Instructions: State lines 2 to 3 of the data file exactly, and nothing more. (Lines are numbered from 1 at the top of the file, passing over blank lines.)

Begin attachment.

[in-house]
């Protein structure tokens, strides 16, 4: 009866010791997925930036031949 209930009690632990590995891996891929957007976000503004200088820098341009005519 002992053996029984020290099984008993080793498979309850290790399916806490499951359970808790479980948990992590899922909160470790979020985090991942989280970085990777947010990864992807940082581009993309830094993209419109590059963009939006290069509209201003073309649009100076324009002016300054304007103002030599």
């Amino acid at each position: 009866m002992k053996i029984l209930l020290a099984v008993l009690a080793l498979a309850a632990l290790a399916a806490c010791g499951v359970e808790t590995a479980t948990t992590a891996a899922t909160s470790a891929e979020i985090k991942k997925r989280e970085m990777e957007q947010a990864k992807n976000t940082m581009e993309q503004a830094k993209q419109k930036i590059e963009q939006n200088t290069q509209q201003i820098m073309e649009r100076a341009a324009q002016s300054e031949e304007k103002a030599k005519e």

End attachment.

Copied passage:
């Protein structure tokens, strides 16, 4: 009866010791997925930036031949 209930009690632990590995891996891929957007976000503004200088820098341009005519 002992053996029984020290099984008993080793498979309850290790399916806490499951359970808790479980948990992590899922909160470790979020985090991942989280970085990777947010990864992807940082581009993309830094993209419109590059963009939006290069509209201003073309649009100076324009002016300054304007103002030599």
């Amino acid at each position: 009866m002992k053996i029984l209930l020290a099984v008993l009690a080793l498979a309850a632990l290790a399916a806490c010791g499951v359970e808790t590995a479980t948990t992590a891996a899922t909160s470790a891929e979020i985090k991942k997925r989280e970085m990777e957007q947010a990864k992807n976000t940082m581009e993309q503004a830094k993209q419109k930036i590059e963009q939006n200088t290069q509209q201003i820098m073309e649009r100076a341009a324009q002016s300054e031949e304007k103002a030599k005519e």